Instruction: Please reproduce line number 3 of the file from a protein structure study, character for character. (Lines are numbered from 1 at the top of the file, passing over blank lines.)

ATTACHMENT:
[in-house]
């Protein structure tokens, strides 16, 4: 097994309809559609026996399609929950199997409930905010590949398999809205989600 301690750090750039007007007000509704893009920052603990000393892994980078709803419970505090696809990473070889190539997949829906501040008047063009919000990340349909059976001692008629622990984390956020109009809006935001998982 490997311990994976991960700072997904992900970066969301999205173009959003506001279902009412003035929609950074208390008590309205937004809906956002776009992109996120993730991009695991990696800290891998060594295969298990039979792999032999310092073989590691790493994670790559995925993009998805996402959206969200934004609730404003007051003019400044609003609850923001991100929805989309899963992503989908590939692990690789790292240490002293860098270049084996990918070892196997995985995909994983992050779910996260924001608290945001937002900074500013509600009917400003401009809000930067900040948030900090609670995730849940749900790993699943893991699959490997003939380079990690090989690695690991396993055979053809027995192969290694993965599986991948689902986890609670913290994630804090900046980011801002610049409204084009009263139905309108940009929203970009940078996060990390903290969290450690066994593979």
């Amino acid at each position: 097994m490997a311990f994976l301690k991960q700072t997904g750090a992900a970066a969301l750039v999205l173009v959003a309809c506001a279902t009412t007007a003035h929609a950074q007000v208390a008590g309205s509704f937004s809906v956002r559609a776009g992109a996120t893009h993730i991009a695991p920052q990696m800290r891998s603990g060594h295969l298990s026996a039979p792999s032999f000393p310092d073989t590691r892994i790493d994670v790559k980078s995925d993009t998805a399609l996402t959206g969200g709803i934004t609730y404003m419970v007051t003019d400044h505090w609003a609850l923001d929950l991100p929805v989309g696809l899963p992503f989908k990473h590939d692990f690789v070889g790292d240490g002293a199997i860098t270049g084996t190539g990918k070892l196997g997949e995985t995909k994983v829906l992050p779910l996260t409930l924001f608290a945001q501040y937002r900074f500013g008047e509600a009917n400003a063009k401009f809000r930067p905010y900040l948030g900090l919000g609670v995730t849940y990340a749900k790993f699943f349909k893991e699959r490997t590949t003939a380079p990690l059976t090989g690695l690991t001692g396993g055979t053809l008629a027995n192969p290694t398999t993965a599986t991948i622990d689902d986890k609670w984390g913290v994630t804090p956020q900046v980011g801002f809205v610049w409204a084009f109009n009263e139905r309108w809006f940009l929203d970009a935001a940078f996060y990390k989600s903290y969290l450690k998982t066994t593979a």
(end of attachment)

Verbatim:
């Amino acid at each position: 097994m490997a311990f994976l301690k991960q700072t997904g750090a992900a970066a969301l750039v999205l173009v959003a309809c506001a279902t009412t007007a003035h929609a950074q007000v208390a008590g309205s509704f937004s809906v956002r559609a776009g992109a996120t893009h993730i991009a695991p920052q990696m800290r891998s603990g060594h295969l298990s026996a039979p792999s032999f000393p310092d073989t590691r892994i790493d994670v790559k980078s995925d993009t998805a399609l996402t959206g969200g709803i934004t609730y404003m419970v007051t003019d400044h505090w609003a609850l923001d929950l991100p929805v989309g696809l899963p992503f989908k990473h590939d692990f690789v070889g790292d240490g002293a199997i860098t270049g084996t190539g990918k070892l196997g997949e995985t995909k994983v829906l992050p779910l996260t409930l924001f608290a945001q501040y937002r900074f500013g008047e509600a009917n400003a063009k401009f809000r930067p905010y900040l948030g900090l919000g609670v995730t849940y990340a749900k790993f699943f349909k893991e699959r490997t590949t003939a380079p990690l059976t090989g690695l690991t001692g396993g055979t053809l008629a027995n192969p290694t398999t993965a599986t991948i622990d689902d986890k609670w984390g913290v994630t804090p956020q900046v980011g801002f809205v610049w409204a084009f109009n009263e139905r309108w809006f940009l929203d970009a935001a940078f996060y990390k989600s903290y969290l450690k998982t066994t593979a």